Tie up the dough – Italian Knot Cookies

Last week my neighbor brought over some delicious freshly baked Italian knot cookies. They were small and each cookie was a tasty mouth full. My neighbors are of Italian descent as is my husband. With my father-in-law turning 88 this week, I thought it would be a nice treat for him. And he always enjoys anything related to his heritage. My neighbor shared her recipe and I did some more research and came up with my version.

I experimented with the length and size of the ropes of dough that form the knots until I got just the right size.  My recipe made about 6 dozen, and by the time I was preparing the third pan, I had the method for the right size down to a science.

I’ve made some notes in the slideshow that is part of this post to demonstrate my technique.

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Some of the Italian folklore I dug up referred to the tradition of giving a newly married couple a batch of these cookies along with a bedspread. The knot of course represents two lives entwined together through marriage/commitment. The recipes I found varied in flavoring, with some old recipes using anise or lemon in place of the orange flavoring I used. Vanilla was not used in all recipes I found, but since I love making my own vanilla (the fragrance is incredible), I always try to find excuses to use it. If you’ve followed my blog, you know that I refer to my homemade vanilla often.  It’s pretty simple.  Just plug two or three whole vanilla beans that you’ve split lengthwise into a glass bottle or jar, add about a cup of vodka, and let it sit for 2 – 3 months, giving it a shake once a week or so.  As you use the finished product you may add more vodka to stretch out the use of the vanilla beans. You will find the best quality beans either at a reputable health food store or through online sources.

Here’s my version of

Italian Knot Cookies

(Sometimes known as Italian Wedding Cookies – tie the knot – get English: Italian Flagit?)

Bake at 350 degrees for 11 – 12 minutes (adjust according to your oven)

  • ½ stick of unsalted butter, softened
  • ½ cup granulated sugar
  • 3 eggs
  • 2 tbsp. orange juice (I used freshly squeezed)
  • 2 tbsp. orange zest
  • ½ tsp vanilla extract
  • 3 cups white flour
  • 2 ¼ tsp baking powder
  • ½ tsp baking soda
  • ½ tsp salt

Cream butter with sugar with electric mixer until light and fluffy.  Adds eggs, one at a time, blending well after each addition.  Add vanilla, orange juice and zest, mixing well.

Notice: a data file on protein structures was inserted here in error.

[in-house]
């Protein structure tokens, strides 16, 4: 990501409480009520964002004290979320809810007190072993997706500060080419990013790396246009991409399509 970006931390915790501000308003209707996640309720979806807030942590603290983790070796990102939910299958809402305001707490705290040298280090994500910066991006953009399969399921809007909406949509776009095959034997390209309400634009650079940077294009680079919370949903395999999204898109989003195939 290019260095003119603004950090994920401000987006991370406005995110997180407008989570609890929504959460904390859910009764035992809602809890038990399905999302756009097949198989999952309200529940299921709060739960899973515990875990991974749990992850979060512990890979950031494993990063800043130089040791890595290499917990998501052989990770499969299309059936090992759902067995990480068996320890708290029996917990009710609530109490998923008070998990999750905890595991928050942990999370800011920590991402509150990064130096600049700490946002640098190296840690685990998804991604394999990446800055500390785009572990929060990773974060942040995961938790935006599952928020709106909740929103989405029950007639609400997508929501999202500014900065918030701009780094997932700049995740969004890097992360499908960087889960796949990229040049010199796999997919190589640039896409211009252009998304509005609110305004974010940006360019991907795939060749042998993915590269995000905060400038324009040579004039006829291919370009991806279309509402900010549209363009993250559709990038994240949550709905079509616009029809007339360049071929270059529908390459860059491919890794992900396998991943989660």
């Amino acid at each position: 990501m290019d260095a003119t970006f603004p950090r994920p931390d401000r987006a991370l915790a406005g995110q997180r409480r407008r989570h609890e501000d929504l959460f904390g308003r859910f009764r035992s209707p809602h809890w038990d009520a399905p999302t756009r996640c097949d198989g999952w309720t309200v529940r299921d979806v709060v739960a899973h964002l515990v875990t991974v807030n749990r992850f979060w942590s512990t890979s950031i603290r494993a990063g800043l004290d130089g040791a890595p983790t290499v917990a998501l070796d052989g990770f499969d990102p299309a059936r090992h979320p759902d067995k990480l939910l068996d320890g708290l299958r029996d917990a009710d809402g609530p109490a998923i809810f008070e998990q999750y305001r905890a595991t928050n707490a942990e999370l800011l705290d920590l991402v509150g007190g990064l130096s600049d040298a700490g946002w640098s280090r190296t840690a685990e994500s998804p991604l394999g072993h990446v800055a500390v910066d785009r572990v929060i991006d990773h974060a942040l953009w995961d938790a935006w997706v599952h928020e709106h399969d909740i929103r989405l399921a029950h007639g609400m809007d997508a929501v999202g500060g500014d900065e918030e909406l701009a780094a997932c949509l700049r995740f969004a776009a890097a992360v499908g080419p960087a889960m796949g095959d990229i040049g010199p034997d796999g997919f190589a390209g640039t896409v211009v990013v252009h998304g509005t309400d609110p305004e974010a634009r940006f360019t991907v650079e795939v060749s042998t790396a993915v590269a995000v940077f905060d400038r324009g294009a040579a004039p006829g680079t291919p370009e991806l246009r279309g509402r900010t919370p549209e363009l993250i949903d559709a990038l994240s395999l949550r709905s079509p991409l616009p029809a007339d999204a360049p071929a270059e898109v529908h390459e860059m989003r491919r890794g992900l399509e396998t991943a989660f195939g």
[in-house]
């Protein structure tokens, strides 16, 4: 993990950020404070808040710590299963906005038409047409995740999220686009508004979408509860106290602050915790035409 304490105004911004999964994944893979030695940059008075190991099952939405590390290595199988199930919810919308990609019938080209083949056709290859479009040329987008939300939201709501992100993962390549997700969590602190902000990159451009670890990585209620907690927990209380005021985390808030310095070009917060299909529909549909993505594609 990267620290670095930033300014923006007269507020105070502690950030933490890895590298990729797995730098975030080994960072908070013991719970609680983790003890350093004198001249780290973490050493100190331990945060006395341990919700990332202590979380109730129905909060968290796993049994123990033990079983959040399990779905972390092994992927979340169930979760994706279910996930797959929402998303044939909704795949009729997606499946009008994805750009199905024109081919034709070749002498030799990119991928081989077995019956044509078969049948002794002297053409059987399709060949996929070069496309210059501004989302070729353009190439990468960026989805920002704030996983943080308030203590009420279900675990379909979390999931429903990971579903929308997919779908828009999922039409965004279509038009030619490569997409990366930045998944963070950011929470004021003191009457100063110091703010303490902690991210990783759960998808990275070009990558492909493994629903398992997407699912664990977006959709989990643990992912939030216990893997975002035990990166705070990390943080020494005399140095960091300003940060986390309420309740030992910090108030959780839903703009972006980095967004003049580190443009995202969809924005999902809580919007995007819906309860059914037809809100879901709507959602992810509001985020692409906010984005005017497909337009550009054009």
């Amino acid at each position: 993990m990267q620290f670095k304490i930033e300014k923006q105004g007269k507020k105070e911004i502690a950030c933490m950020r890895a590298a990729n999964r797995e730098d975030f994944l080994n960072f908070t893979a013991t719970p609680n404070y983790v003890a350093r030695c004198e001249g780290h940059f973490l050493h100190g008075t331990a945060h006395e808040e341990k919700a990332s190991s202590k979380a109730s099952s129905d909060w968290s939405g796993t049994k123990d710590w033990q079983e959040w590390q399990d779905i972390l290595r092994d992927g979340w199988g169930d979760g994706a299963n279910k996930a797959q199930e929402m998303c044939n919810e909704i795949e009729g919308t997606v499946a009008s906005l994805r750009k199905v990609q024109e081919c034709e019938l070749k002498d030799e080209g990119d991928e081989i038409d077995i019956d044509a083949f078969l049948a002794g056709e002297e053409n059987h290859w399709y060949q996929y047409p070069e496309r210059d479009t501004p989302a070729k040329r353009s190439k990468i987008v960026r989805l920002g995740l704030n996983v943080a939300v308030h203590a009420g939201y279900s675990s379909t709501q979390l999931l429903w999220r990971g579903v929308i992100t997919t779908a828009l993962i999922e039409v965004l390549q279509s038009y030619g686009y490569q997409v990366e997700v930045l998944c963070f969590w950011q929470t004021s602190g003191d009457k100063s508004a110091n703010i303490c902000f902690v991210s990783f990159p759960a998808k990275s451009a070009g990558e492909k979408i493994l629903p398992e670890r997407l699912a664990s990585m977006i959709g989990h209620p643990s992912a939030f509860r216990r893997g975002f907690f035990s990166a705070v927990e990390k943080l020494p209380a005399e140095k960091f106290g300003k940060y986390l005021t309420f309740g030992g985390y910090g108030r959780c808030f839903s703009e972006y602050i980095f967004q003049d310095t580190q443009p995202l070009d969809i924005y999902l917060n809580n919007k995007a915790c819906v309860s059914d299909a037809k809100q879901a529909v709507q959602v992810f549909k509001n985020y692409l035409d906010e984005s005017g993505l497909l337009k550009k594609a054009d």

Add sifted dry ingredients together and add gradually to the butter/sugar mixture, mixing well after each addition.  You may use electric beaters, but as you add the flour, you may find it easier to mix by hand. The dough will be soft. Refrigerate for one hour or until dough is easy to handle.

Take pieces of dough and roll with your hands onto a cutting board, forming ropes about the width of your pinky finger and 4 inches long.  You may find it easier to form ropes about 12 inches long and then cut into pieces.  I use a 4 inch piece of cardboard to keep the size of the ropes consistent. See the photos for demonstration. You may need to flour the board, but use flour sparingly as this will make cookies tough. You may also roll in granulated sugar as you form the ropes for extra sparkle and flavor.

Bake at 350 for 11 – 12 minutes. Let cool slightly on a wire rack.

Brush on glaze while cookies are still warm, or dip the tops of the cookies into a shallow bowl of glaze. Let cool completely before storing.

Glaze:

  • 1 ¼ cup confectioners’ sugar
  • 3 – 4 tbsp orange juice
  • 1 ½ tsp corn syrup
  • ¼ – 3/8 tsp orange extract
  • ½ – 1 tsp orange zest (optional)

Blend ingredients with a fork or whisk until smooth, adding more or less sugar to make it the desired consistency.

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3 responses to “Tie up the dough – Italian Knot Cookies

  1. Pingback: It’s another day in A Pudbudder Holiday | Pudbudder - It's all about fun!

  2. How did I miss this, I’m saving for next Christmas . . . just saying